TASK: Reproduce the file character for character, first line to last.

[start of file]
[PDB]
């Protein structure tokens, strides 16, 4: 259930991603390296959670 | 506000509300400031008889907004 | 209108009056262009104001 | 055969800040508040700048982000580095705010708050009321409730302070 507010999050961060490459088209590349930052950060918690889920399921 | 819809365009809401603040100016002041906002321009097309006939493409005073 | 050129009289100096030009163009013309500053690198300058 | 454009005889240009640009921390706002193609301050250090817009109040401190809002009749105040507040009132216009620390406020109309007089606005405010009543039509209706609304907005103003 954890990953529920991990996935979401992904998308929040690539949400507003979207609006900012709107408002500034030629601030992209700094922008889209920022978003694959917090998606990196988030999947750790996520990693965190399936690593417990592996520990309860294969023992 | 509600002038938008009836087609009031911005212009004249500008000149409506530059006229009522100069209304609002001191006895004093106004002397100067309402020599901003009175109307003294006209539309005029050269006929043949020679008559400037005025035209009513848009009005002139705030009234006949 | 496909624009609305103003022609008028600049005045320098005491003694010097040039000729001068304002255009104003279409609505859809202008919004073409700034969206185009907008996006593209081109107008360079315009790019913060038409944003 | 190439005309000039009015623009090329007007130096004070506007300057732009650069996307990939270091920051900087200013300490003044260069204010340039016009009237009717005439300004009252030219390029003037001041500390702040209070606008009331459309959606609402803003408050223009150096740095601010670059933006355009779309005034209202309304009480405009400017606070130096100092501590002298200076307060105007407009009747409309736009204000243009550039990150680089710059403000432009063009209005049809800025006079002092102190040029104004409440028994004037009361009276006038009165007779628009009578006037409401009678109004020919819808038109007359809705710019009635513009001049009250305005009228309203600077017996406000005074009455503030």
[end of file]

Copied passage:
[PDB]
């Protein structure tokens, strides 16, 4: 259930991603390296959670 | 506000509300400031008889907004 | 209108009056262009104001 | 055969800040508040700048982000580095705010708050009321409730302070 507010999050961060490459088209590349930052950060918690889920399921 | 819809365009809401603040100016002041906002321009097309006939493409005073 | 050129009289100096030009163009013309500053690198300058 | 454009005889240009640009921390706002193609301050250090817009109040401190809002009749105040507040009132216009620390406020109309007089606005405010009543039509209706609304907005103003 954890990953529920991990996935979401992904998308929040690539949400507003979207609006900012709107408002500034030629601030992209700094922008889209920022978003694959917090998606990196988030999947750790996520990693965190399936690593417990592996520990309860294969023992 | 509600002038938008009836087609009031911005212009004249500008000149409506530059006229009522100069209304609002001191006895004093106004002397100067309402020599901003009175109307003294006209539309005029050269006929043949020679008559400037005025035209009513848009009005002139705030009234006949 | 496909624009609305103003022609008028600049005045320098005491003694010097040039000729001068304002255009104003279409609505859809202008919004073409700034969206185009907008996006593209081109107008360079315009790019913060038409944003 | 190439005309000039009015623009090329007007130096004070506007300057732009650069996307990939270091920051900087200013300490003044260069204010340039016009009237009717005439300004009252030219390029003037001041500390702040209070606008009331459309959606609402803003408050223009150096740095601010670059933006355009779309005034209202309304009480405009400017606070130096100092501590002298200076307060105007407009009747409309736009204000243009550039990150680089710059403000432009063009209005049809800025006079002092102190040029104004409440028994004037009361009276006038009165007779628009009578006037409401009678109004020919819808038109007359809705710019009635513009001049009250305005009228309203600077017996406000005074009455503030």